“No way am I wearing this” I said.
“Come out and let me see” said my wife.
“Nope, I’ll just wear the shorts” I replied.
“Everyone will be in a Tri Suit- You have to at least look the part… Just let me see” my wife replied.
“I’m not trying to be a triathlete. I just want to see if I can finish a triathlon. I’m not walking out of this room in a spandex suit. I’ll just get the shorts” I replied with as much assertive tone as I could get out in the changing room of a local REI store.
“Who do you know that is into triathlons?” my wife asked.
“No one” I stated.
“You mean no one asked you to do a triathlon? You just came up with this all on your own?” she responded somewhat surprised.
“Yep, pretty much” I returned.
“You’re crazy” she matter-of-factly replied.
And that is where the adventure began. It is kind of crazy. Our mental decision thrust out into the universe, carroting our ambition to embark on a personal journey of grandiose measure- accomplishing a triathlon.
But to a triathlon newb, what does this really mean? Well I’ll cut to it. Rewind back to my first ever triathlon.
CLEAR LAKE- WA 2013 SPRINT TRIATHLON
Race Day Morning:
It’s o-dark thirty, and the car is packed with my gear. I had borrowed a ten speed bike and helmet from a friend 3 weeks before the race to get used to cycling prior to “my big race.” I had my surf wetsuit (long-sleeve spring) which would get me through my swim (I hoped) and my running shoes to pedal the bike and carry me through the 5K run. And yes, the spandex shorts my wife had picked out at the local REI store to help me look the part.
I was nervous.
Shorts or no shorts, I realized very quickly that I looked a little different from the rest of the triathlon crowd. This crowd, seasoned or not, looked the part- from the tri-suit to the bike and all the gear in-between. There were gadgets, fancy wheels, sleek wetsuits, fancy helmets and click in shoes. And then there was me and I was sure everyone could tell.
As I approached what I now know as the transition area, I studied these framed rows of wood that I knew were supposed to hold the bike, but wasn’t quite sure how.
“Is this your first triathlon?” a woman asked.
My head instantly exploded with nervousness – I was right, they could tell- the newbie was messing up the bike rack.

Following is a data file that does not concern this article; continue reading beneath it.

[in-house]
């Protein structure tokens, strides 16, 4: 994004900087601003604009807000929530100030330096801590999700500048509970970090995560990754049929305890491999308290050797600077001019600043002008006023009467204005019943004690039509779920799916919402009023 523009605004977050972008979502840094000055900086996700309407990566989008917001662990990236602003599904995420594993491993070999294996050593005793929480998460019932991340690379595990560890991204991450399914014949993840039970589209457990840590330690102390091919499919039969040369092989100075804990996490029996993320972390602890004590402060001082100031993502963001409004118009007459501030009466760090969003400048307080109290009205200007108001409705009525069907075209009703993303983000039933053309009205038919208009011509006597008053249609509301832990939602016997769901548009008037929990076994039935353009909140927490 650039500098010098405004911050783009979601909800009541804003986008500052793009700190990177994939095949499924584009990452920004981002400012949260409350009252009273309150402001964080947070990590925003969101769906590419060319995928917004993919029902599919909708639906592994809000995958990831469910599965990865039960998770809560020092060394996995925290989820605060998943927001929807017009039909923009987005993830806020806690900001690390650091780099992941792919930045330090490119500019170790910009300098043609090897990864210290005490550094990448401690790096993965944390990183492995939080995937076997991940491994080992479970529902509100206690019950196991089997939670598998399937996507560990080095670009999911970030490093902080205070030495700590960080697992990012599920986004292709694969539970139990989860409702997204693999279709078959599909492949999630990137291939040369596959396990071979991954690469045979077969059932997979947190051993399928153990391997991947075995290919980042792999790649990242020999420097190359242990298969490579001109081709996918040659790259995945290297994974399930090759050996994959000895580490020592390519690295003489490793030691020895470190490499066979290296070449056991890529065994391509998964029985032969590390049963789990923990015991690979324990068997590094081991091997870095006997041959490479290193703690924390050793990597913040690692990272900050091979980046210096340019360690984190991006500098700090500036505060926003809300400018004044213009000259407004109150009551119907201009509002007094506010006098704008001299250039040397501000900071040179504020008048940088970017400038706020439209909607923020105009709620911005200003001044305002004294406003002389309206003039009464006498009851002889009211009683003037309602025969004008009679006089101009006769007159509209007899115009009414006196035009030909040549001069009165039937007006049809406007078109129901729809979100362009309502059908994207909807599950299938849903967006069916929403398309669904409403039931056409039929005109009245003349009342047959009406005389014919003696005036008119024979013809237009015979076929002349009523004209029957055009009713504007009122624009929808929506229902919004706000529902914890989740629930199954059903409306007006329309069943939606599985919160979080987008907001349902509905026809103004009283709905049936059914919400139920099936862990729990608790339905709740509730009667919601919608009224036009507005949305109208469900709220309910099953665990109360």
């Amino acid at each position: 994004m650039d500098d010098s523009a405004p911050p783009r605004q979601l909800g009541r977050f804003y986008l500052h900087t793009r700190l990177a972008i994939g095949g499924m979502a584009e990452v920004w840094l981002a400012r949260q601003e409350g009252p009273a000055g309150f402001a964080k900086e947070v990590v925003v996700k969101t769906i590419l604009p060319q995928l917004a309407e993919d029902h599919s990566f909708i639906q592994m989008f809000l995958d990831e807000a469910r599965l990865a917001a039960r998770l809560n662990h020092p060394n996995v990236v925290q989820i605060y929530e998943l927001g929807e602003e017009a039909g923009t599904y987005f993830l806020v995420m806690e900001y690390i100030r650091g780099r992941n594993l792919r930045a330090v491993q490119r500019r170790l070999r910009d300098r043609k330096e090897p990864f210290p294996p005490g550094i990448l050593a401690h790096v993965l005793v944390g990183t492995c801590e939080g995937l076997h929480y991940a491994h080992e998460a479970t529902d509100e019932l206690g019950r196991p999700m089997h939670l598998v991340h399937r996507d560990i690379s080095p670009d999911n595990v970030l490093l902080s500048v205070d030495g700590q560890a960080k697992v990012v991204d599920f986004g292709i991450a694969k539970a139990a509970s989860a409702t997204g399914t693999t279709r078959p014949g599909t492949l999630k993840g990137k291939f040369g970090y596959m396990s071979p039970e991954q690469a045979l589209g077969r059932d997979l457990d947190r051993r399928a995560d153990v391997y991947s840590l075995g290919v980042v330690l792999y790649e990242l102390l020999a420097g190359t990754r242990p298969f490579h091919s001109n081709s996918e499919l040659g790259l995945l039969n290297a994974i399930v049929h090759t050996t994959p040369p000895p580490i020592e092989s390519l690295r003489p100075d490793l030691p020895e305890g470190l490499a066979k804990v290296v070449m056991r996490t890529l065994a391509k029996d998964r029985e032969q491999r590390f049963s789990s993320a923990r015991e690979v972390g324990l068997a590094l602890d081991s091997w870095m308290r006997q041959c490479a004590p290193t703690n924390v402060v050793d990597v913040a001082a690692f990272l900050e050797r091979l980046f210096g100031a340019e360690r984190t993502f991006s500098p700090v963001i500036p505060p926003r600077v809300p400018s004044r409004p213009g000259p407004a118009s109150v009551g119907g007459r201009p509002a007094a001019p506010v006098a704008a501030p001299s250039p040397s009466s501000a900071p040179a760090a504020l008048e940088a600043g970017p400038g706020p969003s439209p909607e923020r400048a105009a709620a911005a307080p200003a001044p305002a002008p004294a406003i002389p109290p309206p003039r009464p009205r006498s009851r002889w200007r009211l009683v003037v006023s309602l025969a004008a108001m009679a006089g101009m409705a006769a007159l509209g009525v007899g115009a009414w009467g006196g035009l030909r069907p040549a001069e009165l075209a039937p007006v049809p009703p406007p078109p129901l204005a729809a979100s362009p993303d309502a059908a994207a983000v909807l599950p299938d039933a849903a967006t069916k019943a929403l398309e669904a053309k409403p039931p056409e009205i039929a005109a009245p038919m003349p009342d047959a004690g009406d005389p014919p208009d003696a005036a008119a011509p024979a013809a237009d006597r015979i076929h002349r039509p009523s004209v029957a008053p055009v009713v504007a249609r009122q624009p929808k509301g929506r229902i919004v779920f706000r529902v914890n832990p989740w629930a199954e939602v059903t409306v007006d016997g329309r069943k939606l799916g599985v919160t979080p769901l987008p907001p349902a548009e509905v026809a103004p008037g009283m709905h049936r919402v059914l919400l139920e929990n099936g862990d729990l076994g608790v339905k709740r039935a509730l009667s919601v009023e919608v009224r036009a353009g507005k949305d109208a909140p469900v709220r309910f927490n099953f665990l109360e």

“Yes” I replied expecting a lecture on how to do things and what to not do to get in the way of others.
“You’re going to love it” she replied.
In my head, I threw out the hugest “what?!” as this unknown woman took the time to help show me how to rack my bike, set out my transition area and even provided some pointers on the swim location since I have always been extremely nervous of open water swims.
The sound of clicking bikes was all around me as individuals wheeled their bikes into position. Individuals were jogging around to “warm up” before the race began. I had felt briefly comforted by the help of the triathlon stranger who helped me with the bike and provided tips, but it was now time for me to officially “get ready” and head down to the water.
On the way down to the water, I heard a few “this your first race?” from a few fellow competitors and after acknowledging my newbie existence, I received a number of “good luck” and “you’ll have a blast” comments- which kept striking me odd since this was technically a “competition”, right?
After the survival of the swim I headed over to the bike and threw on my borrowed helmet, shoved my running shoes on, and guided them into the pedal baskets that the bike was equipped with. As I pedaled and began to feel the breathe escape my chest, I realized quickly that pedaling a bike, was way harder than I had expected it to be.
As much as I watched my shoes pedal those baskets around, I experienced the constant stream of passing cyclists and couldn’t figure out how my bike was not going as fast as theirs. My legs seemed to be circling as fast as theirs. I was breathing harder than them, that’s for sure, but nonetheless, I had to succumb to the reality, that I’m doing what I can do, even if it doesn’t get me to where they are. And yet, the compliments from those passing me... “good job”.. kept flowing.
In the middle of a “competition” fellow competitors were actually giving me motivation and praise as I pedaled my little heart out. All I could do was smile and try a little harder.
As I approached the transition area again, it was time to rack the bike (like I’d be shown) and begin to put one foot in front of the other for the run.
I ran without a shirt, which exposed all my tattoos and showcased my newly purchased spandex shorts along with all the rest of me. I was extremely self-conscious.
I could hear the feet approaching me and as so many did, again just like during the bike, more compliments and motivation. It was becoming almost laughable that this many people could be this positive.